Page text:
BANGKOK — (AP) — With its ground troops forced to retreat to Ukraine and regroup, and its Black Sea flagship sunk, Russia’s military failures are piling up. No country pays more attention than China to how a smaller, less armed force badly bloodied what was thought to be one of the strongest armies in the world.
China, like Russia, has ambitiously reformed its Soviet-style military and experts say leader Xi Jinping will carefully analyze the weaknesses revealed by the invasion of Ukraine as they could apply to his own military. People’s Liberation and its plans for self-government. Taiwan Island.
“The big question Xi and the PLA leadership must ask in light of Russian operations in Ukraine is whether a military that has undergone extensive reform and modernization will be able to execute much more complex operations. than those that Russia undertook during its invasion of Ukraine,” said Mr. Taylor Fravel, director of the security studies program at the Massachusetts Institute of Technology.
Russia’s armed forces have undergone an extensive process of reform and investment for more than a decade, with lessons learned from fighting in Georgia, Chechnya, Syria and its annexation of Crimea helping to guide the process. The Ukrainian invasion, however, revealed top-down weaknesses.
Experts were collectively stunned that Russia invaded Ukraine with seemingly little preparation and a lack of focus – a campaign along multiple ill-coordinated axes that failed to effectively combine air and ground operations.
The soldiers lack food and the vehicles are broken down. With mounting casualties, Moscow withdrew its bloodied forces from the capital, kyiv, to regroup. Last week, the missile cruiser Moskva sank after Ukraine said it hit the ship with missiles; Russia blamed the sinking on a fire on board.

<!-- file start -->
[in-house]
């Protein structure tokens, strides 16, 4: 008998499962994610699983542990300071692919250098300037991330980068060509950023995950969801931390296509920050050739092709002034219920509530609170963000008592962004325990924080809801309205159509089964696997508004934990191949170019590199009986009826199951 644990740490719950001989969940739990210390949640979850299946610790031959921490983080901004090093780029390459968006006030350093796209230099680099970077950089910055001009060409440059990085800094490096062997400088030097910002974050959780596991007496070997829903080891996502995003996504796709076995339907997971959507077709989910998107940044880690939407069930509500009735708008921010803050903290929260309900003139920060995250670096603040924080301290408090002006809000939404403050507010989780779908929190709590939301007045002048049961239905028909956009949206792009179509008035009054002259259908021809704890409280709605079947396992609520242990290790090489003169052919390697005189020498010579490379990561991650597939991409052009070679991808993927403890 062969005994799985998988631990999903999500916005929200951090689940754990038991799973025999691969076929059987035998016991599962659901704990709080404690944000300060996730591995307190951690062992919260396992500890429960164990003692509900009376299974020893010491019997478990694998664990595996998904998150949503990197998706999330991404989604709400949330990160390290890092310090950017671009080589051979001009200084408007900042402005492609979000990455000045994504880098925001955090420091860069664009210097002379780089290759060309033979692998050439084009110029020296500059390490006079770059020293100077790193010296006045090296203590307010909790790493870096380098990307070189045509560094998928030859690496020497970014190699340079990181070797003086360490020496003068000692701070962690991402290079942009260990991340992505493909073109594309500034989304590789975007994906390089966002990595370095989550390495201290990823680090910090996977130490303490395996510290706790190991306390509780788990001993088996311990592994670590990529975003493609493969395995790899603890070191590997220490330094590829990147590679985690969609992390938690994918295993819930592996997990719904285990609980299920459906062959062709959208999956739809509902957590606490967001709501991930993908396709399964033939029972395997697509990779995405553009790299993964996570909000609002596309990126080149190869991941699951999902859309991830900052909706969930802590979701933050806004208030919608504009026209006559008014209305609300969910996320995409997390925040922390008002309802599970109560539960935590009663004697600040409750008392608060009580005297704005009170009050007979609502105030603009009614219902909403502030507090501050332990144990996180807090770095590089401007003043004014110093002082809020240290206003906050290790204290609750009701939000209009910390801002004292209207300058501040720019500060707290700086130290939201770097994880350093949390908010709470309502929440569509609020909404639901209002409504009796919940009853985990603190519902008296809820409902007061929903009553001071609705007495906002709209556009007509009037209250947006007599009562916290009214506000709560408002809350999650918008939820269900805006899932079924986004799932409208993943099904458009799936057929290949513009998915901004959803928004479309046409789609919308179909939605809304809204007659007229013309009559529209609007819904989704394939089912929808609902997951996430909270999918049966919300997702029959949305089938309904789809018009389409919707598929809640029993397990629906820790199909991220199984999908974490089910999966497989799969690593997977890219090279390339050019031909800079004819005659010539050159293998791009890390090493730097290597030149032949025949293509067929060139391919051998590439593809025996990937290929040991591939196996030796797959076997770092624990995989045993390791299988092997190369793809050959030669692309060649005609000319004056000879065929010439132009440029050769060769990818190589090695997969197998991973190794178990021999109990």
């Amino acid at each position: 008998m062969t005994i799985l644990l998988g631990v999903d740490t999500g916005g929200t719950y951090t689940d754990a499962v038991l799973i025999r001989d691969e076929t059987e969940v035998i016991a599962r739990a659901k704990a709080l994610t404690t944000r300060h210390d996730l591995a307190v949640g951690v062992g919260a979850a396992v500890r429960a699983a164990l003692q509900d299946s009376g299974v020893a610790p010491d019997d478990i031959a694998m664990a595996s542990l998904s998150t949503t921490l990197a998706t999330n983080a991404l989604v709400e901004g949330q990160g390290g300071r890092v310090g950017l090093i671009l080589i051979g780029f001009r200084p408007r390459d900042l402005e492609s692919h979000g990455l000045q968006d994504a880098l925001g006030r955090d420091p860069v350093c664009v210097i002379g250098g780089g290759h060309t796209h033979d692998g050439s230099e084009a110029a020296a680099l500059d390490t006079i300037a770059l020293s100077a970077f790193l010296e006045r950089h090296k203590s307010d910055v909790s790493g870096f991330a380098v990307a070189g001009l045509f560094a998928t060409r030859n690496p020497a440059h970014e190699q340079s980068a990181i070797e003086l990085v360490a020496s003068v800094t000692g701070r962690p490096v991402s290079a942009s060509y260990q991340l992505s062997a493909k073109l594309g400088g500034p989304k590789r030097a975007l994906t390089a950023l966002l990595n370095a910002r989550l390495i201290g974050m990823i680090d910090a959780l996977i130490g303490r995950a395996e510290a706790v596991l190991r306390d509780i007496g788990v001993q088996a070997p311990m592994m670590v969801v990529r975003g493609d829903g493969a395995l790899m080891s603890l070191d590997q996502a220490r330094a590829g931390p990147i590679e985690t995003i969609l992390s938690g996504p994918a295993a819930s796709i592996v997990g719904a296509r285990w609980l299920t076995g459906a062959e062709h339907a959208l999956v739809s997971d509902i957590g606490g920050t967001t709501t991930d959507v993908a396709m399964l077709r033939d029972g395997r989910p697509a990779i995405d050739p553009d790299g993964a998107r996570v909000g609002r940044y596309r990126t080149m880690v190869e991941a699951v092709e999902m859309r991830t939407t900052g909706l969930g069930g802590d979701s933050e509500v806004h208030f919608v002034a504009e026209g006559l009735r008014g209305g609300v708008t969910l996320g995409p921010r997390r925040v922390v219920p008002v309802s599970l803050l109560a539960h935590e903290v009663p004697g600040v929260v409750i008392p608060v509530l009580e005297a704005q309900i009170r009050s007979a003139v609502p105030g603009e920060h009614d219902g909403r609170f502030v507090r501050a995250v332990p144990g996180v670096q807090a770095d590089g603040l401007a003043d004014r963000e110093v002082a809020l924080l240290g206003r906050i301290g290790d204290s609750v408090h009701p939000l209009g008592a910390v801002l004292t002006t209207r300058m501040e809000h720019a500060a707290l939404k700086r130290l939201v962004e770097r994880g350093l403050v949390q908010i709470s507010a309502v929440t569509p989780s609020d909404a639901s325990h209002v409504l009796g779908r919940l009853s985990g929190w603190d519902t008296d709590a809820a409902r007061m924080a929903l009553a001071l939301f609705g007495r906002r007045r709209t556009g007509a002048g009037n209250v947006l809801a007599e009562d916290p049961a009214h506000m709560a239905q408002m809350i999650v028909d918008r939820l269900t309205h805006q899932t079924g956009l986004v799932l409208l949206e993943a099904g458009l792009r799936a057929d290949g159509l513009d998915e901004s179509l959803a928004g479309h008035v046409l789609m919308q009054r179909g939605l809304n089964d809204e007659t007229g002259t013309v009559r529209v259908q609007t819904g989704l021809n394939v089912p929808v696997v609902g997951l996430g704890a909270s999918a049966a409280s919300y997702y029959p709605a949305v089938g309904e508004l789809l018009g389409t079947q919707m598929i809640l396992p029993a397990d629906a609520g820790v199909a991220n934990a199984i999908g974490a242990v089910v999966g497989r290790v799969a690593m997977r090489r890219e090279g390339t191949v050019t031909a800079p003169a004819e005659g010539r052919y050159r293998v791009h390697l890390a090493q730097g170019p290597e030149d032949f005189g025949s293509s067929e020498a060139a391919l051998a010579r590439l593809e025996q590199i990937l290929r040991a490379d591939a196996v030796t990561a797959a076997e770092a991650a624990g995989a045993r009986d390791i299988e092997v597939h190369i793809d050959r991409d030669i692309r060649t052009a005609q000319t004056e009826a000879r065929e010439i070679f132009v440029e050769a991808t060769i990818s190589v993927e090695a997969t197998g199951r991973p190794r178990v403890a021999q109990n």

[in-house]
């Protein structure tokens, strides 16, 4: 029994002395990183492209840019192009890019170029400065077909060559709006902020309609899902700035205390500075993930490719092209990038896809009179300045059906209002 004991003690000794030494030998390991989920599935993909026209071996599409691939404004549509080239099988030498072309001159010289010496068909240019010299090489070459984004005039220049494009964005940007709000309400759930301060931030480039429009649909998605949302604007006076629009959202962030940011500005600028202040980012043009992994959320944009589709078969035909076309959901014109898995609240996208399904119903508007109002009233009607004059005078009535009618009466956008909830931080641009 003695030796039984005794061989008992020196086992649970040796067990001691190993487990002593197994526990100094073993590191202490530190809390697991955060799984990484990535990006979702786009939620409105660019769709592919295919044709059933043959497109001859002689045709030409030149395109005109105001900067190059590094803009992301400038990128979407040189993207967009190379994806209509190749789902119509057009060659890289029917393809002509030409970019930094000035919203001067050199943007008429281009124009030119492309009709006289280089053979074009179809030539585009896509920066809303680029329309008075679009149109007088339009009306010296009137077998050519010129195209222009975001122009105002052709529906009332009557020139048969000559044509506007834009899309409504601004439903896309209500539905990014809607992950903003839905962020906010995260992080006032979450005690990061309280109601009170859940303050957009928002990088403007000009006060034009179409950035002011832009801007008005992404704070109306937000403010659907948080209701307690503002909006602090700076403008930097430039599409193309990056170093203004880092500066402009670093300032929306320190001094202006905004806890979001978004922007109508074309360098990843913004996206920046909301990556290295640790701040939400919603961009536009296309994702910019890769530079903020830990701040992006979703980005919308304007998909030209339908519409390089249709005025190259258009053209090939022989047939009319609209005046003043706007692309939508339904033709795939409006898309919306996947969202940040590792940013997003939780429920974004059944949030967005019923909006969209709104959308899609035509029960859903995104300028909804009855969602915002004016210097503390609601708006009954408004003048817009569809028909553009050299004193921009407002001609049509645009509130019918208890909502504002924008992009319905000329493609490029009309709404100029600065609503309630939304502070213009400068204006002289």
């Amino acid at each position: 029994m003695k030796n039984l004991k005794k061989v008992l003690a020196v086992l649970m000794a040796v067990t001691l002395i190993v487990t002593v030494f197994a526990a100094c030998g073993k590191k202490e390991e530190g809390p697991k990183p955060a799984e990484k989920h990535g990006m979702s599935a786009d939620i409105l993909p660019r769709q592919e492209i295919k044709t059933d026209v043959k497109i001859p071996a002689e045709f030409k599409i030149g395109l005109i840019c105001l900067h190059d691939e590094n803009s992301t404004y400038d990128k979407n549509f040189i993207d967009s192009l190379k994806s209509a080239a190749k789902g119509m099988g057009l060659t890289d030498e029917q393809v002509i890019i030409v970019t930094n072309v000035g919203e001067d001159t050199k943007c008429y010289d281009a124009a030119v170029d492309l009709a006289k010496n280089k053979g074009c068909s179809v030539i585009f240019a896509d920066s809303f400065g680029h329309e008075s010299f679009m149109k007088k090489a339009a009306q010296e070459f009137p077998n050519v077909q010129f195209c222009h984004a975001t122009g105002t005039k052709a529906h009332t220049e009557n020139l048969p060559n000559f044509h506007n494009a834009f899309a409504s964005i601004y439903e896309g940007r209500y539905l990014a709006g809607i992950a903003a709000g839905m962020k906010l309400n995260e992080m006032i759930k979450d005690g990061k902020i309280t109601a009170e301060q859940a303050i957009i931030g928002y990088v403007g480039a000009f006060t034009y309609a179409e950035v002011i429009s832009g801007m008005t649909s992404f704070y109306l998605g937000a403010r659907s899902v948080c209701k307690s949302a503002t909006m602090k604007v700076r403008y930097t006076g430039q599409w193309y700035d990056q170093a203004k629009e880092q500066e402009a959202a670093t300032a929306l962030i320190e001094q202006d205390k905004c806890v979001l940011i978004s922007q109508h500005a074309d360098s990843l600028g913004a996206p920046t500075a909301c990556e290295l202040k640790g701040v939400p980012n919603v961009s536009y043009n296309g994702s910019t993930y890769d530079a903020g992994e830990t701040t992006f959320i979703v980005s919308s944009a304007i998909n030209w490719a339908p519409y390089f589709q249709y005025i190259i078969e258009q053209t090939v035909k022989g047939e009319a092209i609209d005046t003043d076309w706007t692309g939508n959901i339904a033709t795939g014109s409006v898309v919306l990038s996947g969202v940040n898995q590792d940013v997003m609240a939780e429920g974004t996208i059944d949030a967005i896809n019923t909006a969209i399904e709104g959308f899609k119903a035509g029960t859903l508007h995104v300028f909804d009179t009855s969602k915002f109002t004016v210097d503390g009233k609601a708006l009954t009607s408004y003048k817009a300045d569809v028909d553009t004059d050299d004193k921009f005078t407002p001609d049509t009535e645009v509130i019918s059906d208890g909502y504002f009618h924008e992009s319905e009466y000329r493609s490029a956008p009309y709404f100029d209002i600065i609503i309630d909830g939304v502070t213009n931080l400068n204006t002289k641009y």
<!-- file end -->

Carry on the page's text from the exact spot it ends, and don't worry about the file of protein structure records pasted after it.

“It’s very difficult to see success at any level in the way Russia has conducted the campaign,” said Euan Graham, senior fellow at the Singapore-based International Institute for Strategic Studies.
President Vladimir Putin, who has been closely involved in Russia’s military reform, did not even name an overall commander for the operation about a week ago, apparently expecting a quick victory and grossly misjudging the Ukrainian resistance, Graham said.
“It’s a very personal war on his part,” Graham said. “And I think the expectation that it would be a cakewalk is obviously the biggest failure.”
Putin’s decisions raise the question of whether he received accurate assessments of Ukrainian military reform progress and capabilities, or simply told him what he wanted to hear.
Xi, also an authoritarian leader who played a personal role in China’s military reform, might now be wondering the same thing, Fravel said.
“Xi may also wonder if he is receiving accurate reports on the PLA’s likely effectiveness in a high-intensity conflict,” he said.
China hasn’t had a recent major conflict against which to gauge its military prowess, having fought its last significant engagement in 1979 against Vietnam, said David Chen, senior consultant at CENTRA Technology, a US-based government services firm. -United.
“The red flag for the Central Military Commission (of China) is that there are more unknown factors involved in such a campaign than they had anticipated,” Chen said.
“Russia’s experience in Ukraine has shown that what may seem plausible on paper at the Academy of Military Sciences or National Defense University becomes much more complicated in the real world.”
Xi, the son of a revolutionary commander who himself spent time in uniform, began undertaking military reforms in 2015, three years after taking over as head of the Central Military Commission.
Total troop strength was reduced from 300,000 to just under 2 million, the number of officers reduced by a third and greater emphasis on non-commissioned officers to lead in the field.
The Chinese military has a tradition of respect for the initiative of lower-ranking soldiers dating back to its revolutionary origins, said Yue Gang, a Beijing-based military analyst. By contrast, Russian forces in Ukraine showed weaknesses where decisions had to be made on the front line, he said.